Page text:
AUSTIN — A Texas Senate committee wants the state to ban mask and COVID-19 vaccine mandates, a sign a pandemic policy could happen in the next legislative session.
The Republican-led Senate Health and Human Services Committee included the coronavirus recommendations in a newly released 37-page report.
Although the majority of committee members supported the document, including two Republican doctors, three senators called the policy ideas short-sighted and refused to sign.
The split on the committee highlights the ongoing tension over public health measures sparked by the pandemic.
While not legislation, the document represents the priorities of the Senate committee, which reviews all health and human services bills.
It remains to be seen whether the GOP-dominated Legislature will welcome the recommendations, which face pushback from public health experts. State leaders have not named the pandemic a policy priority ahead of the January 10 session.
More than 90,000 Texans have died from COVID-19, although the number of deaths has dropped sharply since the start of the year, according to the Texas Department of State Health Services. After months of record low flu and RSV case rates, COVID-19 cases are once again on the rise in the battle for dominance of the infectious sub-micron variant.
The section of the committee’s report on the response to the pandemic is based on testimony from prominent skeptics of the COVID-19 vaccine, including Dr. Peter McCullough of Dallas, and public health experts say it adds to misinformation about the vaccine suggesting the shot is unsafe.
The commission’s report concludes that non-pharmaceutical interventions, such as social distancing and masking, “are needed, but the large mandates revealed by the pandemic create unintended consequences such as economic hardship, delayed preventive treatment and sometimes death.”
In addition to banning future mask and COVID-19 vaccine mandates, the report suggests funding research into the harmful effects of the COVID-19 pandemic and forming a special commission on “medical censorship.”
Sen. Lois Kolkhorst, R-Brenham, who chairs the 9-member committee, did not respond to a request for an interview. The committee’s two physician members, Sens. Donna Campbell, R-New Braunfels, and Dawn Buckingham, R-Lakeway, also did not respond to requests for support for the report.
Public health officials said the committee’s emphasis is misplaced, saying lawmakers must deal with the consequences of prolonged COVID and promote vaccination. State data shows that Texans who opt out of the shot are far more likely to test positive and die from illnesses related to COVID-19.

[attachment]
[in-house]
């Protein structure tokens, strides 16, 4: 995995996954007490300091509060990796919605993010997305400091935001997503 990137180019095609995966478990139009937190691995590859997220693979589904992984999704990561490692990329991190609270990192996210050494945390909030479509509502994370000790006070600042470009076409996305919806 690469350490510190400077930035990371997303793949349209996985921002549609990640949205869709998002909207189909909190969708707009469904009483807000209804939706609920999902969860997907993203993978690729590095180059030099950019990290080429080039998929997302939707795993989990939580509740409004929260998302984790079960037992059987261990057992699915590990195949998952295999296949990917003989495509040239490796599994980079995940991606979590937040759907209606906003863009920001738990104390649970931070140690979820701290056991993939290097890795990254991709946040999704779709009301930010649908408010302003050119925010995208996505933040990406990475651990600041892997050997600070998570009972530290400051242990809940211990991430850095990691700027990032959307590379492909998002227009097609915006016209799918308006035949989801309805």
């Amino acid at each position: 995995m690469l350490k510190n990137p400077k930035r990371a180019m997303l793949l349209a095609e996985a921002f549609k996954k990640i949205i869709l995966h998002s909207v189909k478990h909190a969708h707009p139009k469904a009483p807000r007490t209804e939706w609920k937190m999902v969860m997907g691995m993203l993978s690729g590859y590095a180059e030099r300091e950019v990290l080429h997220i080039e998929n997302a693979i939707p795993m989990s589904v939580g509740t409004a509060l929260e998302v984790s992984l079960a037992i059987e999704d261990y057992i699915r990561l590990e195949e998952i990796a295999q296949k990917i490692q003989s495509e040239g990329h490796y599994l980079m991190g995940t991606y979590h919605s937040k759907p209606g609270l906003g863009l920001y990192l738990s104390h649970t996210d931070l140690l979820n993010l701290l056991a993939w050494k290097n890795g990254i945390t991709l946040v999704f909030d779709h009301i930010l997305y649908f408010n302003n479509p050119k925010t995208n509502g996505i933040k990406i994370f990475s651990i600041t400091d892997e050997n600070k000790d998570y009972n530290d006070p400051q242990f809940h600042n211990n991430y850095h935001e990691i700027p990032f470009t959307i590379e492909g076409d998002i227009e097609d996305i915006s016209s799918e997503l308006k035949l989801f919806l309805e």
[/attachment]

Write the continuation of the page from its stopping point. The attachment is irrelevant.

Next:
“The commission should instead review how 40,000-45,000 Texans died from Covid because they were denied an unnecessary vaccine,” said Dr. Peter Hotez, an inventor of the COVID vaccine technology who serves as dean of Baylor College’s National School of Tropical Medicine. of Medicine in Houston. “The commission’s report in its current form only serves to weaponize health communication and put Texans at greater risk of disease.”
Sen. Borris Miles, D-Houston; Beverly Powell, D-Burleson; and Rep. Kel Seliger, R-Amarillo, did not sign their names to the report. Sen. César Blanco, D-El Paso, did, but attached a letter of objection to the document.
All four took issue with a ban on future mask mandates, warning that the move would deprive officials of a key tool to combat future outbreaks.
“What if Ebola, or some bad kind of smallpox?” said Seliger, who is not running for re-election this year. “It’s a medical decision, not a political decision.”
Miles said that looking only at the negative effects of the COVID-19 vaccine would divert taxpayer dollars to “research with predetermined outcomes” and that hospital vaccine mandates help keep patients and staff safe.
“I urge my colleagues to stop supporting the anti-vaccine conspiracy theories and political platforms that have led to the deaths of so many people in our state, this country and the world,” Miles said in a written statement.
Other sections of the report discuss ways to address public health workforce shortages and improve data collection. Recommendations include finding ways for workers to access medically underserved services and boosting funding for programs that keep Texas medical graduates in the state. Those policies did not seem to cause any disagreement in the committee.
When Parliament last met in 2019, lawmakers voted to limit the use of government shutdown orders on houses of worship and nursing homes. A top bill that sought to limit the governor’s emergency powers, which were used to implement a statewide mask mandate, failed.
Mask orders have been lifted mostly across Texas. State leaders continue to fight the federal COVID-19 vaccine mandate in court. In Head Start programs and the military, for example, there are constant instances of compliance requirements.